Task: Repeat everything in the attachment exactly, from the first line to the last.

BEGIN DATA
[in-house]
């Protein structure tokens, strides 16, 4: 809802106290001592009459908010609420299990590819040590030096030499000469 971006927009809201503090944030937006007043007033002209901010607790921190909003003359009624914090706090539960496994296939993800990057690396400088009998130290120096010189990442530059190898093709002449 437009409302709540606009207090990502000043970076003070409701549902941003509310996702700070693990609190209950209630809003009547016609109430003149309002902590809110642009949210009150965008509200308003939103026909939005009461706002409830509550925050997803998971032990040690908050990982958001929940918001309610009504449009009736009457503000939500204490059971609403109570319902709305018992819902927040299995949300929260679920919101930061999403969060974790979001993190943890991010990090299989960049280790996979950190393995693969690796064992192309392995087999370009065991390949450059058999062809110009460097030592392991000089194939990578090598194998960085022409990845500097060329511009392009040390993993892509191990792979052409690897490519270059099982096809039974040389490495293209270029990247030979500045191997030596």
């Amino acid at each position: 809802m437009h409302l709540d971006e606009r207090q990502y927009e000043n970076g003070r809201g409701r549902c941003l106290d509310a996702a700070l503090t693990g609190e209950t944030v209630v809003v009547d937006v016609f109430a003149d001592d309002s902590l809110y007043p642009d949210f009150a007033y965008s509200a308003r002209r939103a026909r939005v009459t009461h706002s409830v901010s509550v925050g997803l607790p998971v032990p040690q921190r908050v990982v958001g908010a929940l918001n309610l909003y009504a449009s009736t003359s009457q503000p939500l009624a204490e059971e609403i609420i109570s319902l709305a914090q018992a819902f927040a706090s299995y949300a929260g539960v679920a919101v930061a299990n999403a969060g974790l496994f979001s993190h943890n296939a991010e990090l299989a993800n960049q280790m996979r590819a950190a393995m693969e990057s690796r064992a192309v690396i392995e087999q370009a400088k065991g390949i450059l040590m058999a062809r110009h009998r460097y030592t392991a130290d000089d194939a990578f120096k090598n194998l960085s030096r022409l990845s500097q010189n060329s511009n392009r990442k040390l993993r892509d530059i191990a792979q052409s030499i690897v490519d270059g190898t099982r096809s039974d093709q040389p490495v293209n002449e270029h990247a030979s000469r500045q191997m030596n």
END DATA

[in-house]
């Protein structure tokens, strides 16, 4: 809802106290001592009459908010609420299990590819040590030096030499000469 971006927009809201503090944030937006007043007033002209901010607790921190909003003359009624914090706090539960496994296939993800990057690396400088009998130290120096010189990442530059190898093709002449 437009409302709540606009207090990502000043970076003070409701549902941003509310996702700070693990609190209950209630809003009547016609109430003149309002902590809110642009949210009150965008509200308003939103026909939005009461706002409830509550925050997803998971032990040690908050990982958001929940918001309610009504449009009736009457503000939500204490059971609403109570319902709305018992819902927040299995949300929260679920919101930061999403969060974790979001993190943890991010990090299989960049280790996979950190393995693969690796064992192309392995087999370009065991390949450059058999062809110009460097030592392991000089194939990578090598194998960085022409990845500097060329511009392009040390993993892509191990792979052409690897490519270059099982096809039974040389490495293209270029990247030979500045191997030596």
């Amino acid at each position: 809802m437009h409302l709540d971006e606009r207090q990502y927009e000043n970076g003070r809201g409701r549902c941003l106290d509310a996702a700070l503090t693990g609190e209950t944030v209630v809003v009547d937006v016609f109430a003149d001592d309002s902590l809110y007043p642009d949210f009150a007033y965008s509200a308003r002209r939103a026909r939005v009459t009461h706002s409830v901010s509550v925050g997803l607790p998971v032990p040690q921190r908050v990982v958001g908010a929940l918001n309610l909003y009504a449009s009736t003359s009457q503000p939500l009624a204490e059971e609403i609420i109570s319902l709305a914090q018992a819902f927040a706090s299995y949300a929260g539960v679920a919101v930061a299990n999403a969060g974790l496994f979001s993190h943890n296939a991010e990090l299989a993800n960049q280790m996979r590819a950190a393995m693969e990057s690796r064992a192309v690396i392995e087999q370009a400088k065991g390949i450059l040590m058999a062809r110009h009998r460097y030592t392991a130290d000089d194939a990578f120096k090598n194998l960085s030096r022409l990845s500097q010189n060329s511009n392009r990442k040390l993993r892509d530059i191990a792979q052409s030499i690897v490519d270059g190898t099982r096809s039974d093709q040389p490495v293209n002449e270029h990247a030979s000469r500045q191997m030596n």